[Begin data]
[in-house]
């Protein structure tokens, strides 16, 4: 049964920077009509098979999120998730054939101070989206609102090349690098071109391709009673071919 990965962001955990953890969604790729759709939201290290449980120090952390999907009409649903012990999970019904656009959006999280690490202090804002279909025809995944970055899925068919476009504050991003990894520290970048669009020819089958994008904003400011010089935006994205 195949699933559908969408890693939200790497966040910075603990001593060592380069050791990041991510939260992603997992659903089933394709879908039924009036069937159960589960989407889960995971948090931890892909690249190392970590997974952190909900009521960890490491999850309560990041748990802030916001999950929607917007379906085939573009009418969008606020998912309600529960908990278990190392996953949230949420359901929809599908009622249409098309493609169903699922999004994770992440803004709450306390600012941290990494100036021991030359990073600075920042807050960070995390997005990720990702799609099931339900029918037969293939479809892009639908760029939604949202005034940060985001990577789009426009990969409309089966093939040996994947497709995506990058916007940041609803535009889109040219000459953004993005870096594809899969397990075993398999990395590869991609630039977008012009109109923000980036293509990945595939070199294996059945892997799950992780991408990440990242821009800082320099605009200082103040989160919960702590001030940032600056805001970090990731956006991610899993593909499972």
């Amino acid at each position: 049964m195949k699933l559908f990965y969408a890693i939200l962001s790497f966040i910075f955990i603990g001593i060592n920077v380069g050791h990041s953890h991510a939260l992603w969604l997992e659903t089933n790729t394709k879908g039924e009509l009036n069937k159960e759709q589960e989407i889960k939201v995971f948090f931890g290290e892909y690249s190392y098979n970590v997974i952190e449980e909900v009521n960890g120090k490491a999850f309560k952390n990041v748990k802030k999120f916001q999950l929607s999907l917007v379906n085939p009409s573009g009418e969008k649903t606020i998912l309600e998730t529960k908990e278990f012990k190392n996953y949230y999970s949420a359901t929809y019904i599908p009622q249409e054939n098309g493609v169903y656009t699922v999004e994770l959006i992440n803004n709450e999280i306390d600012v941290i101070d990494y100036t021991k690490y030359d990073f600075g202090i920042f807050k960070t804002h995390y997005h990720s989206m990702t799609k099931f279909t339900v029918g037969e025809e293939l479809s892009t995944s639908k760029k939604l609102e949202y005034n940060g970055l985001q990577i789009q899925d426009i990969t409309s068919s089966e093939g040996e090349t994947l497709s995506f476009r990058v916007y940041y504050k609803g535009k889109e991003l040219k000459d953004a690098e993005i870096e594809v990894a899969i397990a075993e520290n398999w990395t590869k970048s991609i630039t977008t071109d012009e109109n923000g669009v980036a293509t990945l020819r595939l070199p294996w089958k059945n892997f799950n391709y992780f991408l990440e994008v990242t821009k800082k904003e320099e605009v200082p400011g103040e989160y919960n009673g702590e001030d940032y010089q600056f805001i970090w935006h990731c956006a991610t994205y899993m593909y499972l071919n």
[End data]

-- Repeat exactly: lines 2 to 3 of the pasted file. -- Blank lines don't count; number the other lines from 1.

């Protein structure tokens, strides 16, 4: 049964920077009509098979999120998730054939101070989206609102090349690098071109391709009673071919 990965962001955990953890969604790729759709939201290290449980120090952390999907009409649903012990999970019904656009959006999280690490202090804002279909025809995944970055899925068919476009504050991003990894520290970048669009020819089958994008904003400011010089935006994205 195949699933559908969408890693939200790497966040910075603990001593060592380069050791990041991510939260992603997992659903089933394709879908039924009036069937159960589960989407889960995971948090931890892909690249190392970590997974952190909900009521960890490491999850309560990041748990802030916001999950929607917007379906085939573009009418969008606020998912309600529960908990278990190392996953949230949420359901929809599908009622249409098309493609169903699922999004994770992440803004709450306390600012941290990494100036021991030359990073600075920042807050960070995390997005990720990702799609099931339900029918037969293939479809892009639908760029939604949202005034940060985001990577789009426009990969409309089966093939040996994947497709995506990058916007940041609803535009889109040219000459953004993005870096594809899969397990075993398999990395590869991609630039977008012009109109923000980036293509990945595939070199294996059945892997799950992780991408990440990242821009800082320099605009200082103040989160919960702590001030940032600056805001970090990731956006991610899993593909499972």
């Amino acid at each position: 049964m195949k699933l559908f990965y969408a890693i939200l962001s790497f966040i910075f955990i603990g001593i060592n920077v380069g050791h990041s953890h991510a939260l992603w969604l997992e659903t089933n790729t394709k879908g039924e009509l009036n069937k159960e759709q589960e989407i889960k939201v995971f948090f931890g290290e892909y690249s190392y098979n970590v997974i952190e449980e909900v009521n960890g120090k490491a999850f309560k952390n990041v748990k802030k999120f916001q999950l929607s999907l917007v379906n085939p009409s573009g009418e969008k649903t606020i998912l309600e998730t529960k908990e278990f012990k190392n996953y949230y999970s949420a359901t929809y019904i599908p009622q249409e054939n098309g493609v169903y656009t699922v999004e994770l959006i992440n803004n709450e999280i306390d600012v941290i101070d990494y100036t021991k690490y030359d990073f600075g202090i920042f807050k960070t804002h995390y997005h990720s989206m990702t799609k099931f279909t339900v029918g037969e025809e293939l479809s892009t995944s639908k760029k939604l609102e949202y005034n940060g970055l985001q990577i789009q899925d426009i990969t409309s068919s089966e093939g040996e090349t994947l497709s995506f476009r990058v916007y940041y504050k609803g535009k889109e991003l040219k000459d953004a690098e993005i870096e594809v990894a899969i397990a075993e520290n398999w990395t590869k970048s991609i630039t977008t071109d012009e109109n923000g669009v980036a293509t990945l020819r595939l070199p294996w089958k059945n892997f799950n391709y992780f991408l990440e994008v990242t821009k800082k904003e320099e605009v200082p400011g103040e989160y919960n009673g702590e001030d940032y010089q600056f805001i970090w935006h990731c956006a991610t994205y899993m593909y499972l071919n």